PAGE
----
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Biography

Julie and Grant Roffey

Throughout the Eighties, Walters would later admit, she was having a wild old time, working hard and drinking heavily (much like she had in the Seventies, really). Yet still love would find her. One day in 1985, having caned it all afternoon in a posh Fulham bar, her working-class roots surfaced as she shouted out "I bet there's no one in here who votes Labour, is there?" In fact, there was, a sociology student called Grant Roffey, some eight years her junior. They began drinking together then went to Walters' flat, where he fixed her washing-machine and she literally jumped on him. They'd be married in 1997, having already gone through the trauma of their daughter Maisie suffering lymphatic leukaemia at the age of 3 and undergoing three years of chemo, a period that inspired Walters' 1990 book Baby Talk. With Maisie happily recovered the family would live on a 70-acre organic farm in Sussex.

 

1991 would see Walters piled with prestige when she was given the TV show Julie Walters And Friends. The friends, who wrote the how for her, would be Alan Bennett, Willy Russell, Alan Bleasdale and Victoria Wood. All of them were now massively esteemed voices in the worlds of theatre and TV and all of them owed much to Walters' lievly and convincing performances of their work. Naturally, they would all work with her again, first up being Bleasdale who cast her in his notorious series GBH. Here Robert Lindsay would be a northern Labour councillor, drunk on power and confronting Michael Palin's old-school socialist headmaster, Walters playing Lindsay's idealized and idolized mother in an ugly world of corruption, hypocrisy and increasing madness.

 

Walters' next release would be Stepping Out, a kind of tap-dancing Dirty Dozen where Broadway hoofer Liza Minnelli tried to turn a motley gang of amateurs into a crack troupe. This would see Walters reunited with Lewis Gilbert, director of Educating Rita, and he would draw another fine performance from her, her hygiene-obsessed housewife earning another BAFTA nomination. She'd then move back to TV with Clothes In The Wardrobe, also known as The Summer House. Based on a novel by Alice Thomas Ellis, this would see young Lena Headey about to marry a wastrel, with Walters playing her increasingly fraught mother. Extra weight would be added by former Pinter co-star Joan Plowright as the wastrel's mother and Jeanne Moreau as Walters' glamorous visiting friend. Still keen to deal with social and political issues in her work, Walters moved on to Just Like A Woman where she played a lonely landlady helping a young American tenant comes to terms with his transvestism.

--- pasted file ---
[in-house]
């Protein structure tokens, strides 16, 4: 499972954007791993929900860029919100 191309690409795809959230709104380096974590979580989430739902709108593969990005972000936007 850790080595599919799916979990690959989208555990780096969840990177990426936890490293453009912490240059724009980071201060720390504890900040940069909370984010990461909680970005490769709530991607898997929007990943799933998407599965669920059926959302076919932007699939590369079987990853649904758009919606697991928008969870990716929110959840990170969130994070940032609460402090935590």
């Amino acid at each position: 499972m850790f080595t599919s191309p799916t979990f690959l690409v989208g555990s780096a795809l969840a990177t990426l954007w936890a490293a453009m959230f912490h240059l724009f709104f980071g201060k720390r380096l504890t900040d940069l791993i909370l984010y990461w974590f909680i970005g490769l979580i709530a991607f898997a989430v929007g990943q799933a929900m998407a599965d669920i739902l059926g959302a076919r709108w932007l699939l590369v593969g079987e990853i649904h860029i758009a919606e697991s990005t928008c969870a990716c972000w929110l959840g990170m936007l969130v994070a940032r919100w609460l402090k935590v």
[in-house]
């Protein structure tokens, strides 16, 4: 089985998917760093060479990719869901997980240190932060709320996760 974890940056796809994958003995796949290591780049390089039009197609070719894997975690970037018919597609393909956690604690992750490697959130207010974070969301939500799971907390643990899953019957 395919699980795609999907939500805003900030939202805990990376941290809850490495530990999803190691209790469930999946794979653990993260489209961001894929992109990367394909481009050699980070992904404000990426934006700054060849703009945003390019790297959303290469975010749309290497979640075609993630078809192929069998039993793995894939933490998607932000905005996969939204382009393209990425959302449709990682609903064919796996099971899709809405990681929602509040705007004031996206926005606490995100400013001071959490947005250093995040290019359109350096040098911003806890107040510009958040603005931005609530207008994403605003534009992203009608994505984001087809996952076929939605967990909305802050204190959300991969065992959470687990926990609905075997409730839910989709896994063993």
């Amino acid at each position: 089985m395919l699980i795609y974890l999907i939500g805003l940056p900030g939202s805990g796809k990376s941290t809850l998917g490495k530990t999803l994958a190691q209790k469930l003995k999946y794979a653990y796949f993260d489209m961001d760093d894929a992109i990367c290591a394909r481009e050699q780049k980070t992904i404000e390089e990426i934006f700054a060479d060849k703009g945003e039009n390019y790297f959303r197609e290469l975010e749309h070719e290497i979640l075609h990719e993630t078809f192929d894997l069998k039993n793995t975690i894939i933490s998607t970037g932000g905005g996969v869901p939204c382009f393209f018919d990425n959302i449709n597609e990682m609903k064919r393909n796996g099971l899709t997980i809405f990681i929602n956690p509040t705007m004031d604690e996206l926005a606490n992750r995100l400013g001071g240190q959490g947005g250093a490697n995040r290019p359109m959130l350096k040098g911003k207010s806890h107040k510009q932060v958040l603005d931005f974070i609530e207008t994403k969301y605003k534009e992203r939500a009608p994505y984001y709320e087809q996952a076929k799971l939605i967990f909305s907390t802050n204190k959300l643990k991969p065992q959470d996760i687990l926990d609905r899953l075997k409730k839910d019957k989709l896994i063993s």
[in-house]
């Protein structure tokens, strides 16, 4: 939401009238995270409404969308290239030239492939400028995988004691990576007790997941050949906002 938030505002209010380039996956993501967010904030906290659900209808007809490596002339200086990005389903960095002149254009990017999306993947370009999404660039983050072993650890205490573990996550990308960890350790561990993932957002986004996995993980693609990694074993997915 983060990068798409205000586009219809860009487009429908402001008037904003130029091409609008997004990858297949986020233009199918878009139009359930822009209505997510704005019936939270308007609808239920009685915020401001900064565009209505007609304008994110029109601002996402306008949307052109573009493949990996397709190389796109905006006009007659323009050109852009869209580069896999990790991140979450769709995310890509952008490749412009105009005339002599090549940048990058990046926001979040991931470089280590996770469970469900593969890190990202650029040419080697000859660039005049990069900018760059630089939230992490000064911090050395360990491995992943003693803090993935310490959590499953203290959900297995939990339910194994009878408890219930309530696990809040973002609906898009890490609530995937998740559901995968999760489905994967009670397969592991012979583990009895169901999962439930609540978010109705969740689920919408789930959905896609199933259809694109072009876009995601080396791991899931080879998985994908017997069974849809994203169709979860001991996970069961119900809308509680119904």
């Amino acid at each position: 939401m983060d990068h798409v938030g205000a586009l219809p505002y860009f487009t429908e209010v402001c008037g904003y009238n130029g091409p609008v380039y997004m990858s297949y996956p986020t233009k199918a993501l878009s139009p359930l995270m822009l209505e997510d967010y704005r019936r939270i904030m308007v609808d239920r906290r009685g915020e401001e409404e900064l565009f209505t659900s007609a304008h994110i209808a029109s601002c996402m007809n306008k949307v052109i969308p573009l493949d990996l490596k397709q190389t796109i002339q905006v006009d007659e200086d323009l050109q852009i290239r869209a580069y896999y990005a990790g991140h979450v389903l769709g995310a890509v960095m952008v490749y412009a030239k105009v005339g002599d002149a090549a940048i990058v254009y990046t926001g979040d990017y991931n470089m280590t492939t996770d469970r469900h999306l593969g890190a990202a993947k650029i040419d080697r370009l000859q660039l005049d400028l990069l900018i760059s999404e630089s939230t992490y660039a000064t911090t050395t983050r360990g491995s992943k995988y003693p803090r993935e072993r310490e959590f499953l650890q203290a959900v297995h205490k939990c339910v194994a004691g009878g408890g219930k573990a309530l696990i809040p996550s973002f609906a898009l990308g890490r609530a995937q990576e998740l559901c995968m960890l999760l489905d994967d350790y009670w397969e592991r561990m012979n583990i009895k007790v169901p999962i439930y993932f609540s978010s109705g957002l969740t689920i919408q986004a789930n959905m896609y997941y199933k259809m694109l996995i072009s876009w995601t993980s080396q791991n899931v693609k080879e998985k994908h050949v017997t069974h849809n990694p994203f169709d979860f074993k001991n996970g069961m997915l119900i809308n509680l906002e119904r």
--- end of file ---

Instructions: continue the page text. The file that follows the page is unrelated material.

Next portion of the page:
Wise and saucy, she was much like Rita.

Following this, she'd be back with Jim Broadbent in the tough but funny and moving Wide-Eyed And Legless, where she suffered an extremely painful and debilitating but apparently undiagnosable disease. Hubbie Broadbent would do all he could to help, but would need some himself, complications arising when he forms a relationship with a female novelist. Broadbent and Walters would be brilliant together - soft, fun and loving - and Walters would receive yet another BAFTA nomination.

 

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